Tommy Robinson: Ex-leader of English Defence League jailed for breaching court orders

The former leader of the English Defence League, Tommy Robinson, has been jailed for 13 months after flouting court orders for a second time.

The EDL founder - whose real name Stephen Christopher Yaxley-Lennon was listed on court documents - was sentenced to 10 months for contempt of court.

He was given a further three months for breaching the terms of a previous suspended sentence.

Robinson was arrested on Friday outside Leeds Crown Court after using social media to broadcast details of a current trial which is subject to blanket reporting restrictions.

Reporting restrictions were also placed on details of Robinson's sentence but were lifted after a legal challenge on Tuesday.

The judge told him his actions could cause the ongoing trial to be re-run, costing "hundreds and hundreds of thousands of pounds".

In footage that was played in the court on Friday, the right-wing activist, 35, of Wilstead, Bedfordshire, was seen filming himself and people involved in the trial.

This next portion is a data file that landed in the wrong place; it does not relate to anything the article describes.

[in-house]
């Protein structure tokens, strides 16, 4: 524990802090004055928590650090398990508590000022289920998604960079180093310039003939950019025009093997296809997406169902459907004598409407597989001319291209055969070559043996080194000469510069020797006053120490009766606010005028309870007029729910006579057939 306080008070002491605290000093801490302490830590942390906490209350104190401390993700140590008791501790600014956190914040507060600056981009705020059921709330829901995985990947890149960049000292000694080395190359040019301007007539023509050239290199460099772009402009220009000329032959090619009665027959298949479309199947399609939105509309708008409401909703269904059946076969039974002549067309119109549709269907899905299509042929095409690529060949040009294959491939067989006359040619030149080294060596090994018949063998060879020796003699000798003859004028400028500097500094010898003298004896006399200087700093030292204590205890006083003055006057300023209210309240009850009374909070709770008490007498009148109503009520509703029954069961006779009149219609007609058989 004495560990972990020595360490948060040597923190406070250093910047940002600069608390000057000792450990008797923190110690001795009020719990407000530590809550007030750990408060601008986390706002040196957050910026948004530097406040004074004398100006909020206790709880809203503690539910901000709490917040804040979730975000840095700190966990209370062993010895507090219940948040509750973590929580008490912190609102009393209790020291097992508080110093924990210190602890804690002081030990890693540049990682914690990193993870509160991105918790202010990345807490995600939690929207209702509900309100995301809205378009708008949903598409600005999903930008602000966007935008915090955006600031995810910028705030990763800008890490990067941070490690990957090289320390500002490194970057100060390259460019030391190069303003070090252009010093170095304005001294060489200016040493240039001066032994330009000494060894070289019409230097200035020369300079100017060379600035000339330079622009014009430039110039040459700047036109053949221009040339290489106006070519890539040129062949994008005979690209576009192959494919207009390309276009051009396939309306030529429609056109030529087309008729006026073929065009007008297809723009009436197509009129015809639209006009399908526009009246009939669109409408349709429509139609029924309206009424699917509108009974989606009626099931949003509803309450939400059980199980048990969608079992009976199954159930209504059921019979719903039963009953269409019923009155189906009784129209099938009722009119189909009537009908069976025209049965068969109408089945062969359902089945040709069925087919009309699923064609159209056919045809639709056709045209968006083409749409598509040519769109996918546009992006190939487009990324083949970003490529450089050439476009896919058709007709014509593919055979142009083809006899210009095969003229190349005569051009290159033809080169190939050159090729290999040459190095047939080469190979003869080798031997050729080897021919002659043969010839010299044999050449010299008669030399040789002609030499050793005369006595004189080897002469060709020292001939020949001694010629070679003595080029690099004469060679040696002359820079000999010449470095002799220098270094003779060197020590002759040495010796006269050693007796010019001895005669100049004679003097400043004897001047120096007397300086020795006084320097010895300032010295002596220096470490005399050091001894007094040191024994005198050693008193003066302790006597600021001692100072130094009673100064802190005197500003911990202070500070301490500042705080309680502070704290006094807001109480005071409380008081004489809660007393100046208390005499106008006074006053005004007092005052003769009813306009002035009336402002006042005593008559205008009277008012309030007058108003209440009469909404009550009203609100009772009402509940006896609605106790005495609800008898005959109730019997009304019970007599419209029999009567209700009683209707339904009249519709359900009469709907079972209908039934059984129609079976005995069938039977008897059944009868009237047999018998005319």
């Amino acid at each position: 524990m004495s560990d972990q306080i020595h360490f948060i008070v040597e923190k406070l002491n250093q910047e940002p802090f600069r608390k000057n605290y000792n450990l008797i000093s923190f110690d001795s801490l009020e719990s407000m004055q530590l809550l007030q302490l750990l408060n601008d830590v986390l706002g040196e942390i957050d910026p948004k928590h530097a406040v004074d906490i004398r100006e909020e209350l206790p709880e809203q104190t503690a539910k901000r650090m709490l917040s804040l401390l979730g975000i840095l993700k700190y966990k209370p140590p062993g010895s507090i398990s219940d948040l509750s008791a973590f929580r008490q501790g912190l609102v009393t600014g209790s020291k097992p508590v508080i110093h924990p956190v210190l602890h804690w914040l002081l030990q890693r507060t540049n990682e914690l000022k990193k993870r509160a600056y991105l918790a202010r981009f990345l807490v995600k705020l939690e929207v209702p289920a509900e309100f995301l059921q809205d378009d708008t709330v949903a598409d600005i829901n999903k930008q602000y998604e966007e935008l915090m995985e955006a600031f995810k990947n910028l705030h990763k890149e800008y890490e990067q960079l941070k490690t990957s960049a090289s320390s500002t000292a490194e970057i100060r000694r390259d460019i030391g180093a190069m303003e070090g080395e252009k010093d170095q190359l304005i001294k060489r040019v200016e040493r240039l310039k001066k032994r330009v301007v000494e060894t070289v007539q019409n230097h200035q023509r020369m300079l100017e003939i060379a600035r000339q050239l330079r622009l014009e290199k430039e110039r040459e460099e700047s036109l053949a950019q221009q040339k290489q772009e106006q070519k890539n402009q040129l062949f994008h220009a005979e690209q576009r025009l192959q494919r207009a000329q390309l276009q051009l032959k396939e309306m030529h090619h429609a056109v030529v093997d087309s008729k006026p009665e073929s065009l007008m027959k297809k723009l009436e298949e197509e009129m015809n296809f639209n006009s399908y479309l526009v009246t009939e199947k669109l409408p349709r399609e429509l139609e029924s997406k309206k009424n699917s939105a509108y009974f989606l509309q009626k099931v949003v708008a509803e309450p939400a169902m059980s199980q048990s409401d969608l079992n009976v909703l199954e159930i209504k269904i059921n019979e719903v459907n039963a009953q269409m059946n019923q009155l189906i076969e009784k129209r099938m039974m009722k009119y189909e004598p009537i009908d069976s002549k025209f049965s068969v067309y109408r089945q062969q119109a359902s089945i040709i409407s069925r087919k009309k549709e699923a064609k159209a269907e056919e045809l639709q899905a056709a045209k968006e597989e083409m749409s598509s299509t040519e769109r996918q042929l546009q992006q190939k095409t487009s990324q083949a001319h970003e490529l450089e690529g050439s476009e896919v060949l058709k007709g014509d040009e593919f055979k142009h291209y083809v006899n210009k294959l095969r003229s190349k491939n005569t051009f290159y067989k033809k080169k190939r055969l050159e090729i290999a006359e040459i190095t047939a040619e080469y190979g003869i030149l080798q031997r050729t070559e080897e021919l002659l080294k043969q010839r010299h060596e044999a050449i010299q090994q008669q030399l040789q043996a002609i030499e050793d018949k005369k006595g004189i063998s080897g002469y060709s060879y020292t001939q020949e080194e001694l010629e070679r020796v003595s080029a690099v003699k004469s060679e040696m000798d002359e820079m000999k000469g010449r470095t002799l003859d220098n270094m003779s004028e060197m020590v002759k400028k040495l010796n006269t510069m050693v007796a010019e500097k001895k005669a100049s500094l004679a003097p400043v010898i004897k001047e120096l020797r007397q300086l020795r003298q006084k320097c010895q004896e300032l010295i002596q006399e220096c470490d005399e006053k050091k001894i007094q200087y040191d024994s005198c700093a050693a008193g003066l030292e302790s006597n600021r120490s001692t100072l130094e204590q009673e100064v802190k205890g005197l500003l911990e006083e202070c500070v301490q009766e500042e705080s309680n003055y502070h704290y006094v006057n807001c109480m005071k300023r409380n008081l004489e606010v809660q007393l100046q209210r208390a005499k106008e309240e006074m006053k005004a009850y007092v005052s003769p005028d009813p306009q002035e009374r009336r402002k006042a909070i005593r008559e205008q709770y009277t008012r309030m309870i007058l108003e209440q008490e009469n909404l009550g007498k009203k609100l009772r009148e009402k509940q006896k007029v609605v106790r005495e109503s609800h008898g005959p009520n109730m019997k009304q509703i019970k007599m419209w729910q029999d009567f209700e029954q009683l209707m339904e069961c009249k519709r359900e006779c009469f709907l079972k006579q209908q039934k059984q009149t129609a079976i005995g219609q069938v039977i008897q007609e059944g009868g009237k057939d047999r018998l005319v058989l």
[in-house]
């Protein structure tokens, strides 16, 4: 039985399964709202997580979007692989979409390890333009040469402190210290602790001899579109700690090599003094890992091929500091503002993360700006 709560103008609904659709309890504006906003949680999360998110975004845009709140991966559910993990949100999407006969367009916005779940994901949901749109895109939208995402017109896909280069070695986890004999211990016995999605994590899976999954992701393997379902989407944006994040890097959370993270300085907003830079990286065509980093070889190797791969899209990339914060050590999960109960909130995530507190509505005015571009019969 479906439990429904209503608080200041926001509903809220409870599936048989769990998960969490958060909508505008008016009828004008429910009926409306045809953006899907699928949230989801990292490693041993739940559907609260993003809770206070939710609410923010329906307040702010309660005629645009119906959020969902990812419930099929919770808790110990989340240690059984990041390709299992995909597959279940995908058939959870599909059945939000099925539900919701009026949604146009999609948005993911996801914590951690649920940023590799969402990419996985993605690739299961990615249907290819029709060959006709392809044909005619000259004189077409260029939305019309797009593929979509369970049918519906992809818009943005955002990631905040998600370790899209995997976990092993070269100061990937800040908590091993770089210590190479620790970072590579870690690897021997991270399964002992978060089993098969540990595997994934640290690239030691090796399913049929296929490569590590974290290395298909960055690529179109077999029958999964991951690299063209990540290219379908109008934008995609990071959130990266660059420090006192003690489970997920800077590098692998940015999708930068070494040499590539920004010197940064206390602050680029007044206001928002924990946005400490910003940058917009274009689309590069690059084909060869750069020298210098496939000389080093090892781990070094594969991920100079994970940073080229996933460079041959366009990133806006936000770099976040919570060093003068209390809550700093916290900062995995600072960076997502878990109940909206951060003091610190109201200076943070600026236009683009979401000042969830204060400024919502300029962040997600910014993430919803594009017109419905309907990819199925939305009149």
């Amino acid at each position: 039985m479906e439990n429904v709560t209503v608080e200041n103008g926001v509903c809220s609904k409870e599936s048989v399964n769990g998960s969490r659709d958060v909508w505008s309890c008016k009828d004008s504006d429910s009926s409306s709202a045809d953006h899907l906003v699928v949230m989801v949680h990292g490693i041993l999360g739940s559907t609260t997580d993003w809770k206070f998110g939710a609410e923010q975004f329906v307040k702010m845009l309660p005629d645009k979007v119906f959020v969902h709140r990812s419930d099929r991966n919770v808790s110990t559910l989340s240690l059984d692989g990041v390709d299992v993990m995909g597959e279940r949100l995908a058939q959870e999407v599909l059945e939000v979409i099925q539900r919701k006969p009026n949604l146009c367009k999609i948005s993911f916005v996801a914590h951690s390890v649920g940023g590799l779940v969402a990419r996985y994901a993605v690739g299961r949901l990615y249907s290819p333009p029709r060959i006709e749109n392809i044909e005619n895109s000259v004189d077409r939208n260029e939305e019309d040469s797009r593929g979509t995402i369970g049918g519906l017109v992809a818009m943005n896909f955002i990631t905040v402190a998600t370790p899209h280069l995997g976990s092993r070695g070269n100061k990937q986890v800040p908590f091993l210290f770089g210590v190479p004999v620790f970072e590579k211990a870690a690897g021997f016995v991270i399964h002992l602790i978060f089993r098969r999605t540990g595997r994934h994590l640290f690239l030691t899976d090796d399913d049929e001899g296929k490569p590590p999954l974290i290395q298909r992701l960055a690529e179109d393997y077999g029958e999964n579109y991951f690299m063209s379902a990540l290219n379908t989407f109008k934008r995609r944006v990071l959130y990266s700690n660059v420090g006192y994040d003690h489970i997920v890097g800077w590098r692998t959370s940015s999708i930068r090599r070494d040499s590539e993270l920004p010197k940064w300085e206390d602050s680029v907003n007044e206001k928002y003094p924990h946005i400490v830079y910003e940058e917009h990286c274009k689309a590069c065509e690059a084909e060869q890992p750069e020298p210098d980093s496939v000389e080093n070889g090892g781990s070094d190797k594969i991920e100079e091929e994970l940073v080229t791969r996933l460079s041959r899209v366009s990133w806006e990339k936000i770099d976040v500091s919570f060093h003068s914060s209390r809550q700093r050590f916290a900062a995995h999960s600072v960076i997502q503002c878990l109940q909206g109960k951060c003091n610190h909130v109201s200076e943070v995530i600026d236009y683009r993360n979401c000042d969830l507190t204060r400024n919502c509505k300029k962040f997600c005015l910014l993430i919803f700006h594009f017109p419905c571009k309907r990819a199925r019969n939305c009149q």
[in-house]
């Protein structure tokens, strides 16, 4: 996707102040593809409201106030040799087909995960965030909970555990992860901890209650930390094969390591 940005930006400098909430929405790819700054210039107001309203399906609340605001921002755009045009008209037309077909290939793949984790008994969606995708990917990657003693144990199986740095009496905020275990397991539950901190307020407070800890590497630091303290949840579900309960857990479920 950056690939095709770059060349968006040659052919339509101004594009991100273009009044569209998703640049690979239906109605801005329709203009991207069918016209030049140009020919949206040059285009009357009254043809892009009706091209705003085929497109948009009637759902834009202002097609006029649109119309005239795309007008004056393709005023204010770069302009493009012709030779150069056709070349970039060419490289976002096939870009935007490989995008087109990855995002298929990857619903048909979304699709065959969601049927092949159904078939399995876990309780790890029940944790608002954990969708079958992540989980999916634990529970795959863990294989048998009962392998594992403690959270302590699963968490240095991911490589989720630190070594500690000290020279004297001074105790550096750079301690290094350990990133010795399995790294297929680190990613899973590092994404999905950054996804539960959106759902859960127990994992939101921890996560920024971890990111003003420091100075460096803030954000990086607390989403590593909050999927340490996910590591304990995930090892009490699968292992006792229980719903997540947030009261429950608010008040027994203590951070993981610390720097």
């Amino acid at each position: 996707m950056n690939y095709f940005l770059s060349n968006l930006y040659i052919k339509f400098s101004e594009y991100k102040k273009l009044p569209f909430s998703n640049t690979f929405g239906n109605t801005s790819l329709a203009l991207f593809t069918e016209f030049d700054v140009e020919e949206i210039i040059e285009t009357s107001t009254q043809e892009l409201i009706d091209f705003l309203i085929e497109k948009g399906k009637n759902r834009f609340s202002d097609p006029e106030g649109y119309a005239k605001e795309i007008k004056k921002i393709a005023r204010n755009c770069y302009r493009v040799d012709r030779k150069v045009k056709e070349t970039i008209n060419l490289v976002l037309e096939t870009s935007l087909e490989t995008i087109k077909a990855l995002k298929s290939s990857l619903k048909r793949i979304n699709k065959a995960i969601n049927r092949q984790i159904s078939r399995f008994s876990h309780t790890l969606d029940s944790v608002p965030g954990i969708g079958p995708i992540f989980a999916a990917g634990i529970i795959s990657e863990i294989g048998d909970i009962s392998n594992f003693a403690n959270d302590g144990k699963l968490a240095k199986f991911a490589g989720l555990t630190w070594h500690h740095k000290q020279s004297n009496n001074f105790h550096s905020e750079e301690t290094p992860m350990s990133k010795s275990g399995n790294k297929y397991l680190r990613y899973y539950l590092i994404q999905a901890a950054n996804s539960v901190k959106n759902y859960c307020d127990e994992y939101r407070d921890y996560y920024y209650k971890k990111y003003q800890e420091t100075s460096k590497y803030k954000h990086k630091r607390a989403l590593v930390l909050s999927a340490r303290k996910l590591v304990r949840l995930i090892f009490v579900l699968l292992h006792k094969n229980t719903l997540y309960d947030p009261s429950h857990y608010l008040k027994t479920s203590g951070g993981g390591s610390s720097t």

The hour-long footage had been watched 250,000 times within hours of being posted on Facebook, the court heard.

He was previously told he was on a "knife edge" when he was sentenced in May 2017 for trying to film four men standing trial at Canterbury Crown Court on 8 May that year accused of gang-raping a teenage girl.

After sentencing him to three months jail, suspended for 18 months, Judge Norton last year said: "There are notices all over the court building making it clear that filming or taking photographs is an offence and may be a contempt of court."

At Friday's hearing Matthew Harding, defending, claimed Robinson had "deep regret" for what he had done.

Mr Harding told the court: "He was mindful, having spoken to others and taken advice, not to say things that he thought would actually prejudice these proceedings.

"He did not try to cause difficulties for the court process."

Judge Geoffrey Marson QC said: "Not only was it a very long video, but I regard it as a serious aggravating feature that he was encouraging others to share it and it had been shared widely.

"That is the nature of the contempt.

"He referred to the charges that the defendants faced and some charges which are not proceeded against in relation to some defendants."

The judge also claimed that "nothing may occur" to prejudice the trial, adding: "He (Robinson) was expressing his views.

"Everyone understands the right to freedom of speech but there are responsibilities and obligations."

Addressing Robinson, Judge Marson said: "I am not sure you appreciate the potential consequence of what you have done.

"People have to understand that if they breach court orders there will be very real consequences."